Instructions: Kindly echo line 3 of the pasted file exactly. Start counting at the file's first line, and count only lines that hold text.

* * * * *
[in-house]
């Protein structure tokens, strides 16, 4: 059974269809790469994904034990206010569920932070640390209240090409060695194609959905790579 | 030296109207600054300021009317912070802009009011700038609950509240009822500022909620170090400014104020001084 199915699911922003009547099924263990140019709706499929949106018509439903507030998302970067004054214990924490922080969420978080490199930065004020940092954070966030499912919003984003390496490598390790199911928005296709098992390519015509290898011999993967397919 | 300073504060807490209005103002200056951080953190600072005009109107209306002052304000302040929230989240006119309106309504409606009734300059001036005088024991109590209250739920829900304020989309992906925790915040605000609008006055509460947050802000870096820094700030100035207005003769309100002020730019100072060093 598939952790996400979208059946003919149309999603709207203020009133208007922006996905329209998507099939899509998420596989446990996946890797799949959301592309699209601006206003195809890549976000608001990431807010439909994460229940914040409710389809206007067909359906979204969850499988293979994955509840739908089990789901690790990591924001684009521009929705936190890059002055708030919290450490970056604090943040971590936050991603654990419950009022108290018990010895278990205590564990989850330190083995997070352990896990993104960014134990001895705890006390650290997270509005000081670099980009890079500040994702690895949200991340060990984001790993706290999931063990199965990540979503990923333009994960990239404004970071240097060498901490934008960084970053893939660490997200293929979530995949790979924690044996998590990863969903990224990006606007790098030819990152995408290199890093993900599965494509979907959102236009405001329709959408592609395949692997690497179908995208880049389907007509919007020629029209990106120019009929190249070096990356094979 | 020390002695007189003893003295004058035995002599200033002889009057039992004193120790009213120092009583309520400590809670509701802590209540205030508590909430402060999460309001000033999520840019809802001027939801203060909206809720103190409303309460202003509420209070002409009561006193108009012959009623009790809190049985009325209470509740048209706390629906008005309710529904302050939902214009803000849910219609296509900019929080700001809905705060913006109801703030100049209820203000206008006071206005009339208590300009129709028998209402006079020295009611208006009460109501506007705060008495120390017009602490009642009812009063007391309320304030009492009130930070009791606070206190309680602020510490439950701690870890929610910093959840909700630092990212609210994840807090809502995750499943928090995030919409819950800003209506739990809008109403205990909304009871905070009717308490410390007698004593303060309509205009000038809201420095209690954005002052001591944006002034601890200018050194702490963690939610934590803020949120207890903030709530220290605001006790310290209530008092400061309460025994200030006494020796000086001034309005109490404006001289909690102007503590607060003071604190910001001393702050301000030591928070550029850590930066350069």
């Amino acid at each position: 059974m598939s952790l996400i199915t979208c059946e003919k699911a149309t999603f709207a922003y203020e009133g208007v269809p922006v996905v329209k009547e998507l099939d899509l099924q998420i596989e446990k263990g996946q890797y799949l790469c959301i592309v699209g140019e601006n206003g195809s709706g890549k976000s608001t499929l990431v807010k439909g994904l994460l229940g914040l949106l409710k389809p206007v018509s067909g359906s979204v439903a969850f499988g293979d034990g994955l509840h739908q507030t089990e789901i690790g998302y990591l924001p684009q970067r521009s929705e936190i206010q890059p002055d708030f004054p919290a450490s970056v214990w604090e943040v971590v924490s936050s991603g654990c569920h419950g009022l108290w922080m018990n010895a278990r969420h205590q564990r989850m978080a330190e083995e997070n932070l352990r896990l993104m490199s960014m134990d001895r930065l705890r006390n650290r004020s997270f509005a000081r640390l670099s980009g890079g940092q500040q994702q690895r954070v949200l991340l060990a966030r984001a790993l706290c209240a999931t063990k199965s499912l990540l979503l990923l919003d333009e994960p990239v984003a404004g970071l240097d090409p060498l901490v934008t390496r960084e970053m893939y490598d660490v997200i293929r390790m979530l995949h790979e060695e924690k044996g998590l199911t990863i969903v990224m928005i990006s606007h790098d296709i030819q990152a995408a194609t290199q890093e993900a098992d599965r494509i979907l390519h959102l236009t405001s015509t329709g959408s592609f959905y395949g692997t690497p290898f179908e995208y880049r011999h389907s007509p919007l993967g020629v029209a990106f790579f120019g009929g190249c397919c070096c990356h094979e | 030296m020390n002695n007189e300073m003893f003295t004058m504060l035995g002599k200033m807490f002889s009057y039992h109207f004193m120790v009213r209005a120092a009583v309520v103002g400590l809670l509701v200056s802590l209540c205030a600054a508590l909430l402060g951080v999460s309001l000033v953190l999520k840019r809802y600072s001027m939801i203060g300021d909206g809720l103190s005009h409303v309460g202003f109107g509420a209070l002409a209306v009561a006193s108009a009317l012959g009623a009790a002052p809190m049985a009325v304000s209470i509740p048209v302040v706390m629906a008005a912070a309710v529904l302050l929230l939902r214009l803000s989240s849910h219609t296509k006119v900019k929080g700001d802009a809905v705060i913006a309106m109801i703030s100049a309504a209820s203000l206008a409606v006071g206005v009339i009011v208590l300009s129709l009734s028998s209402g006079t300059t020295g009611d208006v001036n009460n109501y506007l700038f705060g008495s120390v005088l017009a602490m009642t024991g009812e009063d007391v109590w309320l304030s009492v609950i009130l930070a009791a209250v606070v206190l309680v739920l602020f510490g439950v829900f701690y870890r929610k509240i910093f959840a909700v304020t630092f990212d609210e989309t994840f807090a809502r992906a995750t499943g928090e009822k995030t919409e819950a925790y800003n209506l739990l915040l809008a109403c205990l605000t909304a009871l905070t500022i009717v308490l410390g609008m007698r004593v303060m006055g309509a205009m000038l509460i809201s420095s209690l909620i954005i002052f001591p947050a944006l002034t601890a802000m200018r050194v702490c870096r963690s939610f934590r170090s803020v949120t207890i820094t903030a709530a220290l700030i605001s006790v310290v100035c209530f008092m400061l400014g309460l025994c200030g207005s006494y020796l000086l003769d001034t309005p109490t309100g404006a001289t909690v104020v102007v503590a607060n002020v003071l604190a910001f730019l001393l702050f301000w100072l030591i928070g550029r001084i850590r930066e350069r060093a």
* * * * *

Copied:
């Amino acid at each position: 059974m598939s952790l996400i199915t979208c059946e003919k699911a149309t999603f709207a922003y203020e009133g208007v269809p922006v996905v329209k009547e998507l099939d899509l099924q998420i596989e446990k263990g996946q890797y799949l790469c959301i592309v699209g140019e601006n206003g195809s709706g890549k976000s608001t499929l990431v807010k439909g994904l994460l229940g914040l949106l409710k389809p206007v018509s067909g359906s979204v439903a969850f499988g293979d034990g994955l509840h739908q507030t089990e789901i690790g998302y990591l924001p684009q970067r521009s929705e936190i206010q890059p002055d708030f004054p919290a450490s970056v214990w604090e943040v971590v924490s936050s991603g654990c569920h419950g009022l108290w922080m018990n010895a278990r969420h205590q564990r989850m978080a330190e083995e997070n932070l352990r896990l993104m490199s960014m134990d001895r930065l705890r006390n650290r004020s997270f509005a000081r640390l670099s980009g890079g940092q500040q994702q690895r954070v949200l991340l060990a966030r984001a790993l706290c209240a999931t063990k199965s499912l990540l979503l990923l919003d333009e994960p990239v984003a404004g970071l240097d090409p060498l901490v934008t390496r960084e970053m893939y490598d660490v997200i293929r390790m979530l995949h790979e060695e924690k044996g998590l199911t990863i969903v990224m928005i990006s606007h790098d296709i030819q990152a995408a194609t290199q890093e993900a098992d599965r494509i979907l390519h959102l236009t405001s015509t329709g959408s592609f959905y395949g692997t690497p290898f179908e995208y880049r011999h389907s007509p919007l993967g020629v029209a990106f790579f120019g009929g190249c397919c070096c990356h094979e | 030296m020390n002695n007189e300073m003893f003295t004058m504060l035995g002599k200033m807490f002889s009057y039992h109207f004193m120790v009213r209005a120092a009583v309520v103002g400590l809670l509701v200056s802590l209540c205030a600054a508590l909430l402060g951080v999460s309001l000033v953190l999520k840019r809802y600072s001027m939801i203060g300021d909206g809720l103190s005009h409303v309460g202003f109107g509420a209070l002409a209306v009561a006193s108009a009317l012959g009623a009790a002052p809190m049985a009325v304000s209470i509740p048209v302040v706390m629906a008005a912070a309710v529904l302050l929230l939902r214009l803000s989240s849910h219609t296509k006119v900019k929080g700001d802009a809905v705060i913006a309106m109801i703030s100049a309504a209820s203000l206008a409606v006071g206005v009339i009011v208590l300009s129709l009734s028998s209402g006079t300059t020295g009611d208006v001036n009460n109501y506007l700038f705060g008495s120390v005088l017009a602490m009642t024991g009812e009063d007391v109590w309320l304030s009492v609950i009130l930070a009791a209250v606070v206190l309680v739920l602020f510490g439950v829900f701690y870890r929610k509240i910093f959840a909700v304020t630092f990212d609210e989309t994840f807090a809502r992906a995750t499943g928090e009822k995030t919409e819950a925790y800003n209506l739990l915040l809008a109403c205990l605000t909304a009871l905070t500022i009717v308490l410390g609008m007698r004593v303060m006055g309509a205009m000038l509460i809201s420095s209690l909620i954005i002052f001591p947050a944006l002034t601890a802000m200018r050194v702490c870096r963690s939610f934590r170090s803020v949120t207890i820094t903030a709530a220290l700030i605001s006790v310290v100035c209530f008092m400061l400014g309460l025994c200030g207005s006494y020796l000086l003769d001034t309005p109490t309100g404006a001289t909690v104020v102007v503590a607060n002020v003071l604190a910001f730019l001393l702050f301000w100072l030591i928070g550029r001084i850590r930066e350069r060093a």